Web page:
VMA video project class highlights nonprofits while teaching students about business side of industry

When a tree-planting project in the Rogue River watershed in West Michigan had limited community involvement due to pandemic restrictions, Trout Unlimited pinned its hopes for exposure on a video produced by students in a Grand Valley class.

Representatives from the nonprofit organization dedicated to freshwater conservation had reason to believe in the potential success based on previous experience with Suzanne Zack's "Producing for Clients" class, said Jamie Vaughan, project coordinator for Trout Unlimited. And they weren't disappointed.

"The video has been well received both locally and nationally, and we know that it has educated and inspired our members and volunteers to get involved in community tree plantings or plant trees on their own property," Vaughan said. "We were once again blown away by the professionalism and raw talent that these students possess and are so grateful for their time and dedication to the project."

Working with organizations to produce video is a vital business perspective for students to have as they consider their career options, said Zack, an affiliate faculty member in the film and video production major.

Zack guides students through the process of working with client needs, from the content parameters an organization has to the approval phase to working within a budget. Though Zack does not charge organizations for the videos, a theoretical budget is set that students are expected to work with.

"Videos can be a great resource and asset to any business, but they can also be an expensive and time-consuming process," Zack said. "I intentionally work with nonprofit organizations because I don't want the class to take away work that would go to industry professionals."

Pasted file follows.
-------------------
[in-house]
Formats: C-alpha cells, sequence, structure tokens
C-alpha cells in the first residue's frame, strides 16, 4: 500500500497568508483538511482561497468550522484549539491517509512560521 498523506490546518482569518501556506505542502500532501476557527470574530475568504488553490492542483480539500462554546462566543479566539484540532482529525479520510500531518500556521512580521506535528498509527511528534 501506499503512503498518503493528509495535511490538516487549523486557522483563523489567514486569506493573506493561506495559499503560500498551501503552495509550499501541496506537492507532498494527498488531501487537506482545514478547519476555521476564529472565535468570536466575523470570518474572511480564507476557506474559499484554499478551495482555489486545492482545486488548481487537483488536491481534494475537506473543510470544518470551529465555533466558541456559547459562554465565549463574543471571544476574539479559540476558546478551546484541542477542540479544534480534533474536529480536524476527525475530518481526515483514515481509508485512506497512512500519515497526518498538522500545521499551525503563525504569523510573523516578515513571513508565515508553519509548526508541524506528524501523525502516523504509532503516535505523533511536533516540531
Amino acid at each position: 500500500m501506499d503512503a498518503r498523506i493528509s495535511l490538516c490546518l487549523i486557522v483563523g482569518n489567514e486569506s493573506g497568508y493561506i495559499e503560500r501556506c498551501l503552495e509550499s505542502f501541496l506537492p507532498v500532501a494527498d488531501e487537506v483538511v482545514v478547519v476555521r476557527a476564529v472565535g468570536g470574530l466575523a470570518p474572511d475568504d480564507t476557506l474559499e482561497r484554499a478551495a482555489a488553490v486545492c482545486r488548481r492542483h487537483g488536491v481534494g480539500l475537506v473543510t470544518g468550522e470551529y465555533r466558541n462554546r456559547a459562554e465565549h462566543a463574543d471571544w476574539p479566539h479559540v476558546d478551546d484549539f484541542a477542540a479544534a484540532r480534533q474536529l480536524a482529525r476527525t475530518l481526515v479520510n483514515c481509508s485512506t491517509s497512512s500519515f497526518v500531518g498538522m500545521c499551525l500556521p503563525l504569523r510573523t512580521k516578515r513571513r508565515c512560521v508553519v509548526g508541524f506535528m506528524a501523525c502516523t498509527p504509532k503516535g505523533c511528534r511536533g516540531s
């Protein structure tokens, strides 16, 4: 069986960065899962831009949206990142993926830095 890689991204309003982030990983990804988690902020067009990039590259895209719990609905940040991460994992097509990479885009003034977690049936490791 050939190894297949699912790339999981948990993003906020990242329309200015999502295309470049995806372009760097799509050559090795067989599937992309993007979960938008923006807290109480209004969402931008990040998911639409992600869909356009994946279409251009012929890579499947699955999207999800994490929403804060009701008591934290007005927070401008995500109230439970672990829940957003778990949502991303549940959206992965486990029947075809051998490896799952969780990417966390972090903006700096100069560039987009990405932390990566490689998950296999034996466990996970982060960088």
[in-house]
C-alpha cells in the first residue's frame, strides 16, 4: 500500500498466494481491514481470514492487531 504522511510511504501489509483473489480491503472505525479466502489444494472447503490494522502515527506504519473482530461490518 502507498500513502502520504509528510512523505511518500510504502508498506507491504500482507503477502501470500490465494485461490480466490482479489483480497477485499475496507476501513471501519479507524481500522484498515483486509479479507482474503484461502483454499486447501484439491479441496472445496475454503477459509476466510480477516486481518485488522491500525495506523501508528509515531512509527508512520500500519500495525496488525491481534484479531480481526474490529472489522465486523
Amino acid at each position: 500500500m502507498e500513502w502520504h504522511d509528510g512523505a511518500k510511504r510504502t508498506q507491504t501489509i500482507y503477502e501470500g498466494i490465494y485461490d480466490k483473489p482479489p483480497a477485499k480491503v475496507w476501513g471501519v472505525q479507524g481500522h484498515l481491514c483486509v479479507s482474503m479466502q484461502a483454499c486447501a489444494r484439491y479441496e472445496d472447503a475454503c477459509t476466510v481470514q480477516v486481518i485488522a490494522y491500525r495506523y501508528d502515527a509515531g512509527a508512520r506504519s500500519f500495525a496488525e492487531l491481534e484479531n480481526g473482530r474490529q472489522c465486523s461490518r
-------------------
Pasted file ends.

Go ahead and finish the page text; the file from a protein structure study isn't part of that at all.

Besides the mutually beneficial partnership with Trout Unlimited, Zack said she has also worked with nonprofits including the West Michigan Environmental Action Council, and Feeding America West Michigan. 

There is an added benefit for students in their work with nonprofits, Zack said. "In a sense, this is also a way for students to give back, too and serve the community." 

While the pandemic disrupted some project plans this year, the fact that Trout Unlimited's video was shot outside allowed for a process that fit pandemic safety considerations, Zack said.

A production scene from the video for Trout Unlimited
A crew gathers content for the video for Trout Unlimited.
Image credit - Courtesy of Jamie Vaughan

Allison Riley, a film and video production major who served as producer for the video, said while a limited-size group was able to gather video content, pandemic restrictions required client meetings over Zoom, hindering a big part of that experience.

But in the end, Riley said, the video was able to highlight the importance of trees in the watershed's ecosystem, from erosion control to helping mitigate stormwater runoff into the river.

Riley, who is eyeing a career as a producer or director, said the class experience of working in the commercial realm was important for preparing to work in the industry. 

"This video gave me the experience to go from this project into the professional job market," Riley said.